Cardiovascular System

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Chapter: Medicinal Chemistry : Cardiovascular System

Arterial pressure is the product of cardiac output (CO) and peripheral vascular resistance. Hypertension is the most common cardiovascular disease.


Cardiovascular System

INTRODUCTION

Arterial pressure is the product of cardiac output (CO) and peripheral vascular resistance. Hypertension is the most common cardiovascular disease. The pressure elevated from the normal arterial pressure induced pathological changes in the vasculature that produces hypertrophy of left ventricle, which principally causes stroke, myocardial infarction, cardiac arrest, renal insufficiency, and dissecting aneurysm of the aorta. It is important to note that the risk of both fatal and nonfatal cardiovascular disease in adults is lowest with systolic B.P. less than 120 mm Hg and diastolic less than 80 mm Hg. In severe levels of hypertension (systolic ≥ 210 and/or diastolic ≥ 120), some patients develop arteriolopathy characterized by endothelial injury and marked proliferation of cells in intima, leading to intimal thickening and causes occlusion. This may also lead to severe microangiopathic haemolytic anaemia. Effective antihypertensive therapy will almost completely prevent haemorrhagic stroke, cardiac failure, and renal insufficiency. The usual approach to a patient with diastolic B.P. in the range of 85–94 mm Hg is to use nonpharmacological therapy as the initial strategy, which includes the life-style strategy. As the arterial pressure is the product of peripheral vascular resistance (PVR) and cardiac output, it can be lowered by the action of drugs either on the peripheral vascular resistance or CO or both.


Aetiology of Hypertension

It is important to consider specific causes in each of the case, however, because some of them are amenable to definite surgical treatment, renal artery constriction, and contraction of aorta, pheochromocytoma, Cushing’s disease, and primary aldosteronism. The patients in whom no specific cause of hypertension can be found are said to have essential hypertension. Elevated BP underlies epidemiological evidence that points to genetic inheritance, psychological stress, environmental, and dietary factors (increased salt and decreased potassium or calcium intake).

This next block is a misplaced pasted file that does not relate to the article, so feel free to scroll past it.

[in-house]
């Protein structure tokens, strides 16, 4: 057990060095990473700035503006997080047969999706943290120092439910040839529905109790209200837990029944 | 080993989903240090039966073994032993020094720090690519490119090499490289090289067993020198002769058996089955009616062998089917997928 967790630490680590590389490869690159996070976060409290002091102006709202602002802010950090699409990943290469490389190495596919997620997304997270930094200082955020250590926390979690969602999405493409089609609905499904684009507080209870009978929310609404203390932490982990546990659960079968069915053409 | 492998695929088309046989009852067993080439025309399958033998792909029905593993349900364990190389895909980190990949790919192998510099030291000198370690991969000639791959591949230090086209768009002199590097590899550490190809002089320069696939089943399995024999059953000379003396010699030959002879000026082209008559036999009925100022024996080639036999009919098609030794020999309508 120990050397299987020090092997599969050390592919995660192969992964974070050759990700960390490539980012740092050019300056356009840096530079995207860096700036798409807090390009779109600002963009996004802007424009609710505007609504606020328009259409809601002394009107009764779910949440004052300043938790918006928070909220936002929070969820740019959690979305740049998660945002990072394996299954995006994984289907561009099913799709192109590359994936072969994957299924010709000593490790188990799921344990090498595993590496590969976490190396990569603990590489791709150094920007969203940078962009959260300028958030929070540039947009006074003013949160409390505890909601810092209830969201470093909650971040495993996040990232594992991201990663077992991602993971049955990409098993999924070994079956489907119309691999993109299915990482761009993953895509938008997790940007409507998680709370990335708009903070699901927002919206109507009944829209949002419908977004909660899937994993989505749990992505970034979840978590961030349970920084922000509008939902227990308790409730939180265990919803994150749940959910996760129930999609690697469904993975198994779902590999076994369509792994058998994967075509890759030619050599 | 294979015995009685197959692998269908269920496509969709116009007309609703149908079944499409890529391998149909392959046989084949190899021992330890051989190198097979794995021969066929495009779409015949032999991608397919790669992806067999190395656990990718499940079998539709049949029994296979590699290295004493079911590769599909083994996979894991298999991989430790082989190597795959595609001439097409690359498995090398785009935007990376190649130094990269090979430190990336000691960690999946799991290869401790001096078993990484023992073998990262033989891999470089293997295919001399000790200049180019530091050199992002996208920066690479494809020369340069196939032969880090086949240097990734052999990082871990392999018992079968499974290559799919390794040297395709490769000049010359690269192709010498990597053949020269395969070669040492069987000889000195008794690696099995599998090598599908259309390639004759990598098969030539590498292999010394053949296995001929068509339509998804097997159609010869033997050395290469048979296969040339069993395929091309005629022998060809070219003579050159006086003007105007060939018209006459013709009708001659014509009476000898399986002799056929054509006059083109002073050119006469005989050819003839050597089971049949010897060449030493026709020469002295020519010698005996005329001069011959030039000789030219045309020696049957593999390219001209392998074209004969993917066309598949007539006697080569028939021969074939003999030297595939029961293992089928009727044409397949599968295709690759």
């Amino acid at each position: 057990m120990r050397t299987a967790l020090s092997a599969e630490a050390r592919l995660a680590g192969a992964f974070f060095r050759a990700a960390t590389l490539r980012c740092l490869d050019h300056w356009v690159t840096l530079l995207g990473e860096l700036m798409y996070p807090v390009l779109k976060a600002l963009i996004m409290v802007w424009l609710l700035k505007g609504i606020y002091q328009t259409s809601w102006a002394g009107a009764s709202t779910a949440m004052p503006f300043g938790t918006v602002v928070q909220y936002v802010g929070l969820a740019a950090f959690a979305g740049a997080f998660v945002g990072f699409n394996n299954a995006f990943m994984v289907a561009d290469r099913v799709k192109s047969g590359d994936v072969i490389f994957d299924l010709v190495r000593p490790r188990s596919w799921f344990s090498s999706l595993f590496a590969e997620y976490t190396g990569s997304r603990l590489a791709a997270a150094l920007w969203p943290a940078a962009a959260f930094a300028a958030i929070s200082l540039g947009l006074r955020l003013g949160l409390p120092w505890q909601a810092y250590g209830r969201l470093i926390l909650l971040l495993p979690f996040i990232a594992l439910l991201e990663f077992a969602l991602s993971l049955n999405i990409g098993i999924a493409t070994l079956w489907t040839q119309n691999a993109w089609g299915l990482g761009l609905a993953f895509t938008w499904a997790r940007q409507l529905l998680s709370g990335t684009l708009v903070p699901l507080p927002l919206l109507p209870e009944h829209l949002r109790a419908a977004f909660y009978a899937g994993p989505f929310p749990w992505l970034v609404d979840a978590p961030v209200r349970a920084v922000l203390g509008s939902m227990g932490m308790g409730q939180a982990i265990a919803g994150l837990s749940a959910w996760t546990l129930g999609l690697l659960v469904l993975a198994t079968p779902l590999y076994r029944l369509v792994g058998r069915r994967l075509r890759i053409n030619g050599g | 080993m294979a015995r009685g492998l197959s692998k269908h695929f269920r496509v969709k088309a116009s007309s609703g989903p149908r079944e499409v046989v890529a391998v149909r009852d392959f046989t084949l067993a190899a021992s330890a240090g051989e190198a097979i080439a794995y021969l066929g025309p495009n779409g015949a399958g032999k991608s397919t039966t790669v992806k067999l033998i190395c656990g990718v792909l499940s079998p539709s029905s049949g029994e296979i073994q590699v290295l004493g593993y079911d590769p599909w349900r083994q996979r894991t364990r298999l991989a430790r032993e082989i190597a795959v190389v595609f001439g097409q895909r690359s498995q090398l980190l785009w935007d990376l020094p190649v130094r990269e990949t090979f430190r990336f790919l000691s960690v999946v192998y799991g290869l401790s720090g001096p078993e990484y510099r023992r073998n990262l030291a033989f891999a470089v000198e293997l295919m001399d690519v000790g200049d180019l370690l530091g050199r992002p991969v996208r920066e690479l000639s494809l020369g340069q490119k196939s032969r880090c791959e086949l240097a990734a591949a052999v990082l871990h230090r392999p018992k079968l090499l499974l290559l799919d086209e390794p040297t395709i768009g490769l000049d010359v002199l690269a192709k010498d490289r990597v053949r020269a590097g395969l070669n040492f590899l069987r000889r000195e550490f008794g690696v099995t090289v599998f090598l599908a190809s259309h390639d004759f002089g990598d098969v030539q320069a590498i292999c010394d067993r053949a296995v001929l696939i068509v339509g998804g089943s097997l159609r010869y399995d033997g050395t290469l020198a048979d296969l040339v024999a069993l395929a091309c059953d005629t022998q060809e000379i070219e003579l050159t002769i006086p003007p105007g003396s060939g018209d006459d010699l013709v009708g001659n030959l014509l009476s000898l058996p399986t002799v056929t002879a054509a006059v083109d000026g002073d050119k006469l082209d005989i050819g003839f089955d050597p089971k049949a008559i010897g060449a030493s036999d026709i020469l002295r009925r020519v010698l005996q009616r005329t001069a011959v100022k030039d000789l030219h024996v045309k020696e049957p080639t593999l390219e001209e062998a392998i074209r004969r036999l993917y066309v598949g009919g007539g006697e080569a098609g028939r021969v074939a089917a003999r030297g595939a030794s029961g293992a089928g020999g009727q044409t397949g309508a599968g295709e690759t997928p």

The hereditability of essential hypertension is estimated to be about 30%. Mutations in several genes have been linked to various rare causes of hypertension. Functional variations of genes for angiotensinogen, angiotensin-converting enzyme, and β2 adrenoceptor appear to contribute to some cases of essential hypertension.


Normal Regulation of Blood Pressure

According to hydraulic equation, arterial blood pressure is directly proportional to CO and PVR. 

BP = CO × PVR

BP is maintained by moment-to-moment regulation of CO and PVR, exerted at three anatomical sites, that is, arterioles, postcapillary venules, and heart.

The fourth anatomical control site, the kidney contributes to the maintenance of blood pressure regulating fluid in the body. Baroreceptor reflexes mediated by ANS are in combination with humoral mechanisms, including the renin-angiotensin-aldosterone system to co-ordinate function at these four control sites and to maintain normal B.P. regulation. All antihypertensive drugs act by interfering with the abovespecified mechanism. They are as follows:

  1. Diuretics

    1. Thiazides and related agents

    2. Loop diuretics

    3. Potassium sparing diuretics

  2. Sympatholytic drugs

    1. Centrally acting agent

    2. Adrenergic neuron blocking agent

    3. β adrenergic antagonist

    4. α adrenergic antagonist

    5. Mixed α and β adrenergic antagonist

  3. Vasodilators

    1. Arterial vasodilators

    2. Arterial and venous vasodilators

  4. Angiotensin converting enzyme inhibitors

  5. Angiotensin II receptor antagonists


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